A Trip to Paradise: Where Do We Meet Ourselves?
What does paradise mean to us? Heaven? The garden of Eden? A place of perfection, or of beauty and wonder? The end of war? Safety and security? Justice? A political revolution? Or a moment of peace and quiet?
Maybe the yearning for paradise has accompanied humans ever since we came to exist? Or, more likely, since we first created art and language, and expanded our ability to think abstractly or to mentally journey into the future and past?
To enter some of the paleolithic art caves required crawling through tight passages or tunnels and leaving behind the sun-lit world. They were not dwelling places. In the famous cave at Lascaux, in the Dordogne area of southwestern France, there was evidence of oil lamps, rope, scaffolding, as well as sophisticated paintings. Were the ancient caves not just places to create art but temples meant to take people beyond time and into eternity? A place for performing hunting magic? An expression not only of a drive for artistic creation but for paradise?
One of my favorite books of the Bible, and best known generally, is Genesis, which begins, of course, with the beginning, with creation. And soon takes us to the garden of Eden.
Gardens have long been associated with, or used as living metaphors for, paradise. Journalist, author, and travel writer Pico Iyer’s book, The Half-Known Life: In Search of Paradise, begins with traveling to Iran, continues to North Korea, Kashmir, Ireland, Jerusalem, Ladakh, India, Japan, etc. and ends with realizing the most important journey is within himself. The New York Times comprehensively reviewed the book and recently listed it as one of the 100 notable of the year.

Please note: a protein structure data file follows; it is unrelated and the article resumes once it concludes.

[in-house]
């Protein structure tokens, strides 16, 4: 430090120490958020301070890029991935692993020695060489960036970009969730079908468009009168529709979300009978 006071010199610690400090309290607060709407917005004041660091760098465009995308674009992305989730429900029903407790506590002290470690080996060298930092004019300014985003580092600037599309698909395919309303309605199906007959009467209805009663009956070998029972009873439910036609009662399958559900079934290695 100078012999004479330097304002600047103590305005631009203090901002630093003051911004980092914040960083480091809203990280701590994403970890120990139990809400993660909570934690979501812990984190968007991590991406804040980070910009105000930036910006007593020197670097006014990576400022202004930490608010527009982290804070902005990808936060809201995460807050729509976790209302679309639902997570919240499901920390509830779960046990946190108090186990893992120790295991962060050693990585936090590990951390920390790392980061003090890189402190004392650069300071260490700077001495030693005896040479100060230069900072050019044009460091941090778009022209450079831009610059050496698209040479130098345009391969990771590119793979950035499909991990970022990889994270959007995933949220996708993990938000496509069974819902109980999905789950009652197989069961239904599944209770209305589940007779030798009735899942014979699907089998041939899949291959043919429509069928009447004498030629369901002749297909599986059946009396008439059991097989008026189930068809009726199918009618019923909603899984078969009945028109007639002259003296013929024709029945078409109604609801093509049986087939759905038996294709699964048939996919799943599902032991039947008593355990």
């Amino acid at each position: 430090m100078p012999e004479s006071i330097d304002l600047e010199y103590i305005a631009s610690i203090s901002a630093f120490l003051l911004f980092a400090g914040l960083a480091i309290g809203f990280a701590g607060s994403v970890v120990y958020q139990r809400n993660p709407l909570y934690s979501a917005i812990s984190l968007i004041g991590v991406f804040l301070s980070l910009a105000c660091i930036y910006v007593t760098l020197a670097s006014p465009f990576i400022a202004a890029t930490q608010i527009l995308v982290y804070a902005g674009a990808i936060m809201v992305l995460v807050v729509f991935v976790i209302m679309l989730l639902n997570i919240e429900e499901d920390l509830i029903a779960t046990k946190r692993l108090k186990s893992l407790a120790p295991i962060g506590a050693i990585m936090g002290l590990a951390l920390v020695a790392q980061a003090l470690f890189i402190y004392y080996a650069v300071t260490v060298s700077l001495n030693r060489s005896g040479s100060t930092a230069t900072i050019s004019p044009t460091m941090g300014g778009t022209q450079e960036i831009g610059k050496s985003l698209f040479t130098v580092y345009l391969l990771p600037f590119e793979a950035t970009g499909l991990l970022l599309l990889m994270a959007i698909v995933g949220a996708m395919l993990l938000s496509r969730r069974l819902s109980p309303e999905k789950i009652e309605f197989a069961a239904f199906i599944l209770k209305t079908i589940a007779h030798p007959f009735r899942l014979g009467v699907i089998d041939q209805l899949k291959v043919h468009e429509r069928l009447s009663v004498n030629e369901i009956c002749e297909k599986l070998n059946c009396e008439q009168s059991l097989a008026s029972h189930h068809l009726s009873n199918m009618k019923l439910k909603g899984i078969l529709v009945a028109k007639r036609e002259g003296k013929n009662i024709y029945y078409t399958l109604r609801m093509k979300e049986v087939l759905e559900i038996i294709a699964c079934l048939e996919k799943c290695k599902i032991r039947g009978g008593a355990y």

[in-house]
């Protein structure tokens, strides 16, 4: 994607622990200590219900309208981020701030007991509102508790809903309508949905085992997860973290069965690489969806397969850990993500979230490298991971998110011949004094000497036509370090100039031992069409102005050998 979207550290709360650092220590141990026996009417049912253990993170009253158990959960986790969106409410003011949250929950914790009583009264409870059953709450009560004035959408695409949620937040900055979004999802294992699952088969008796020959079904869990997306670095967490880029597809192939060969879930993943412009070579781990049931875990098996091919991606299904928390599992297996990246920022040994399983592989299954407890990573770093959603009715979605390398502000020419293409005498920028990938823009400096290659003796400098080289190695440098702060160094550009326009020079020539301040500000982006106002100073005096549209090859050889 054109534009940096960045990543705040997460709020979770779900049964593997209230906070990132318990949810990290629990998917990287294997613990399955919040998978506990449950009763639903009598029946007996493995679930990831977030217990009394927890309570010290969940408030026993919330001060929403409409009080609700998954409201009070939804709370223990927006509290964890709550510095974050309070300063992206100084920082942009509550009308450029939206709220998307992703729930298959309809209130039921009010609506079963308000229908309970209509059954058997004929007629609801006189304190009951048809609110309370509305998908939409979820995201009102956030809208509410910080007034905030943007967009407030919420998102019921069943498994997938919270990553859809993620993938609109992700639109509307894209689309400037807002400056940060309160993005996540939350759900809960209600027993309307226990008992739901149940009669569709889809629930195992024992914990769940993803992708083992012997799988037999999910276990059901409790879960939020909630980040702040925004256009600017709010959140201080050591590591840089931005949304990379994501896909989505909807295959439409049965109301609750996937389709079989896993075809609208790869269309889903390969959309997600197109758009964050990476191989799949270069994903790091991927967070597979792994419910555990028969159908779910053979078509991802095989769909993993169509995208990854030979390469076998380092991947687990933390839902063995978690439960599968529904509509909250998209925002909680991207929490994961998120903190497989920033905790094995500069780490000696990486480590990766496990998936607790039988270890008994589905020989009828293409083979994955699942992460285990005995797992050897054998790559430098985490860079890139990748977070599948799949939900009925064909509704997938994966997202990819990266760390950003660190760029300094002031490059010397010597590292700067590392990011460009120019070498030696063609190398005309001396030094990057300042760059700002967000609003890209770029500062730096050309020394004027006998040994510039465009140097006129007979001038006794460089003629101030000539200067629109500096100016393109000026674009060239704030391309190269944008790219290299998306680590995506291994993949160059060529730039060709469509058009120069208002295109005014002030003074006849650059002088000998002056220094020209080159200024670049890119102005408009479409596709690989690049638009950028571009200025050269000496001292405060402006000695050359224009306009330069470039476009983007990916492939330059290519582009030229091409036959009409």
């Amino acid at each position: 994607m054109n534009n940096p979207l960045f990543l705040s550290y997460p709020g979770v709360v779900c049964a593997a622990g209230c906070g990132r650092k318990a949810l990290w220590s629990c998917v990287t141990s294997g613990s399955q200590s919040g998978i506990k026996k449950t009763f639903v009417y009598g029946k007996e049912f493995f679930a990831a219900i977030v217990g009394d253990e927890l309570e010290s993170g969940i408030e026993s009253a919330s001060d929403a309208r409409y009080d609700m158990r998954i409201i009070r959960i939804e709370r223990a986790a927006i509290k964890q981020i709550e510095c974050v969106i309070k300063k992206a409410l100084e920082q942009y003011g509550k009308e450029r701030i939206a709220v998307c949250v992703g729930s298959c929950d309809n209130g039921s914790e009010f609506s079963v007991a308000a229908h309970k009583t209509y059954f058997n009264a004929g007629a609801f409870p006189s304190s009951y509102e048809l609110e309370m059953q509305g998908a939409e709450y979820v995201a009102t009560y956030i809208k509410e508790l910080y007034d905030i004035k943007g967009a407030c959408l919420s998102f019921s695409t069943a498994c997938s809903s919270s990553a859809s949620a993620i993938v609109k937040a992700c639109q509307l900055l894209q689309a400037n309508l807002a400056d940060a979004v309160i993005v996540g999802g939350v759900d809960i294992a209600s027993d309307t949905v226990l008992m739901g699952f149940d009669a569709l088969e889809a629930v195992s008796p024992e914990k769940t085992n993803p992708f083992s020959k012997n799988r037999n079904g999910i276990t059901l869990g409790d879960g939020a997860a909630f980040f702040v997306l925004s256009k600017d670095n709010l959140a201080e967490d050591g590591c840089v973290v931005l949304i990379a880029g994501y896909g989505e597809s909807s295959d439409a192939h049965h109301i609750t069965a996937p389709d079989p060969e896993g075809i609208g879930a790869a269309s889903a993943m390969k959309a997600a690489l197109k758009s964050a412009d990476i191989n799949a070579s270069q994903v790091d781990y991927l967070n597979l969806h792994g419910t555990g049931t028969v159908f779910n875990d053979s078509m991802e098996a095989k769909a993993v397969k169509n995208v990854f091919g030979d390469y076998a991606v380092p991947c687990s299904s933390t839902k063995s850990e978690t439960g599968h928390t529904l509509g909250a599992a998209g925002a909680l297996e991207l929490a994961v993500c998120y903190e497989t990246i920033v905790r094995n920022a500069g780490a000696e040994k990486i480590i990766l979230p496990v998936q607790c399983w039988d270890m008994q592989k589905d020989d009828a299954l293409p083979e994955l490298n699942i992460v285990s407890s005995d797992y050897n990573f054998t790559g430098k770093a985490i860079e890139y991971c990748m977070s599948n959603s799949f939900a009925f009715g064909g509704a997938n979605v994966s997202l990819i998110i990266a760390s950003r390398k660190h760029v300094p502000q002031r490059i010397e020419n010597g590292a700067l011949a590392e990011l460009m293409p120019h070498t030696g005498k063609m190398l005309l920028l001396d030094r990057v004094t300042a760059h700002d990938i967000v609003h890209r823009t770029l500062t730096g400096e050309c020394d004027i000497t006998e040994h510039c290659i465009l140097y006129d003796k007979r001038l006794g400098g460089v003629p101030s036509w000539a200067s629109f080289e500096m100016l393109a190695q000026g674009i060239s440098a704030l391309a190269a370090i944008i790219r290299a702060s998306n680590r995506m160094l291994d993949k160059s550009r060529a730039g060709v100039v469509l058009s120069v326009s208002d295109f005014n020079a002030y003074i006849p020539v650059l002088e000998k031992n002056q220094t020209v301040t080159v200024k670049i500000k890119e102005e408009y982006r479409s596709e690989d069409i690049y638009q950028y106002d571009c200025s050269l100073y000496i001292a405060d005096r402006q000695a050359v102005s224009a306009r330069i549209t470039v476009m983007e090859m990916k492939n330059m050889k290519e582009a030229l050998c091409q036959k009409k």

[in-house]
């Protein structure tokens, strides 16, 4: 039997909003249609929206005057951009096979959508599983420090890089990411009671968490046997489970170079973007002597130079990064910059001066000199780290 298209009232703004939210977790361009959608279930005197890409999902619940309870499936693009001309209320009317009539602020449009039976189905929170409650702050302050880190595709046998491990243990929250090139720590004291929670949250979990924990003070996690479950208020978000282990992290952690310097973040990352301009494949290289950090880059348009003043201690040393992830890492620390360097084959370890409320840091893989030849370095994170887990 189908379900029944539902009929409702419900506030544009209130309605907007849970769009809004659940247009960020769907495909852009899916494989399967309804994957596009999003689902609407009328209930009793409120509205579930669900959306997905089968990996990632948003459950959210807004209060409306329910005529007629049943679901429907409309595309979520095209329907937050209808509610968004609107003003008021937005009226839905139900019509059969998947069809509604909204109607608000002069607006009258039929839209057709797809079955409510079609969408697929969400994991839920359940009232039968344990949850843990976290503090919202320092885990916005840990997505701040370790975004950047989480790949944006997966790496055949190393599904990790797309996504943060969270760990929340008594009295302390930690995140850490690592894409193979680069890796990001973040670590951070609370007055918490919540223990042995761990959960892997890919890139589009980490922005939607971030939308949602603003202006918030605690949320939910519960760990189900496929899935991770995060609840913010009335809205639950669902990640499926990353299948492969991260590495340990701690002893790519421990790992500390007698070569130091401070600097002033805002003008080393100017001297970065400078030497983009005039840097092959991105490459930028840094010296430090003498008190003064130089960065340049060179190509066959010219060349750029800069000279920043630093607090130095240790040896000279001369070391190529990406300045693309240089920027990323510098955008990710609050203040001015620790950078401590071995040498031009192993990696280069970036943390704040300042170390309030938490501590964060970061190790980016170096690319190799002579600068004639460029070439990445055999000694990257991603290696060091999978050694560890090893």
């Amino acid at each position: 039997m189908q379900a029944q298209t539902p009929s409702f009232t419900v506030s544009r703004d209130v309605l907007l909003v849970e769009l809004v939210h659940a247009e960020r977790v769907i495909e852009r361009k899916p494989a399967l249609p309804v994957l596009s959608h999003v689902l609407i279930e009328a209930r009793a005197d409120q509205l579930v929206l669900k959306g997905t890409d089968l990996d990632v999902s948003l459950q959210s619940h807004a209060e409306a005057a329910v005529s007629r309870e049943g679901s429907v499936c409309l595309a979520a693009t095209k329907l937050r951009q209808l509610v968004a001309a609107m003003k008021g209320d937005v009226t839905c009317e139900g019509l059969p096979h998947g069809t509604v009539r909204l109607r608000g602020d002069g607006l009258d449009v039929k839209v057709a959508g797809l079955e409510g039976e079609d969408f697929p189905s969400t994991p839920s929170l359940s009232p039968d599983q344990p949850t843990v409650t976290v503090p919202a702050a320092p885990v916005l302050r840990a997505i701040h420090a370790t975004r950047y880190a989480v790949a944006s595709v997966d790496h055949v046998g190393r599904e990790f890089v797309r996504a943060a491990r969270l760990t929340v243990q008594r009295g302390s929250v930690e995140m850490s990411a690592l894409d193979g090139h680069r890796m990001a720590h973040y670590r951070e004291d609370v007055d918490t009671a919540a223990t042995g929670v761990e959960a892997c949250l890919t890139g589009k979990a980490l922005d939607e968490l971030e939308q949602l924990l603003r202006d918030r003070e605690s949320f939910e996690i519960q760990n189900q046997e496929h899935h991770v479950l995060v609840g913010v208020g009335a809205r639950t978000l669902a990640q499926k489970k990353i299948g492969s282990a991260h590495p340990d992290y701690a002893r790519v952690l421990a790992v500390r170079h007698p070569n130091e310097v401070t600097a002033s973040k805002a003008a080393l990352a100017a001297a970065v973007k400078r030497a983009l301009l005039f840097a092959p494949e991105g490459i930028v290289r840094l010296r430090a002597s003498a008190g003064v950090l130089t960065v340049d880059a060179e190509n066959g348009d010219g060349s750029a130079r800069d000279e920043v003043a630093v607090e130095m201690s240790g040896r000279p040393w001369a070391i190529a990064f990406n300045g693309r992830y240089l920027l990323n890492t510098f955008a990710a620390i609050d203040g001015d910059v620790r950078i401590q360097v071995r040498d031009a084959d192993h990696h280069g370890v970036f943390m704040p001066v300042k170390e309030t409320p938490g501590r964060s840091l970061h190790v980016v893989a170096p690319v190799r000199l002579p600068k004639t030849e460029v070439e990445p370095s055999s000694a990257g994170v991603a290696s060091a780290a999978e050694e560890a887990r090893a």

Modern Iran was once Persia, central to the Fertile Crescent where human farming and larger-scale societies might have begun, and where humans might have first left Eden. The word ‘paradise’ itself is from Persia, old Iranian, ‘paradaijah.’ The Farsi word for garden means paradise. Iran is a land of beautiful poetry and traditional architecture, as well as gardens of physical poetry pointing our eyes toward divinity. It is place of reverence for the “unseen life.”
Yet, today, Iyer shows us a place where the government tries to watch and record all that its people hide, think, and do, while the people try to find out what the government is hiding. One motif of the architecture is the inclusion of tiny mirrors, hints of an infinity of reflections and creations. But the mirrors, today, also might remind the people to keep a perpetual watch over their shoulders.
Maybe all nations have such contradictions. Iyer describes the “People’s Paradise” of North Korea as a place where people “seemed beside the point and perfection was the ruthless elimination of every imperfection.” Or I’m reminded that in the U. S., the “land of the free,” and leader of the democratic world, one of the two probable presidential candidates in the 2024 election promises to end democracy and rule as a dictator.
We must be careful with our yearning for paradise….
*To read the whole blog, please go to The Good Men Project.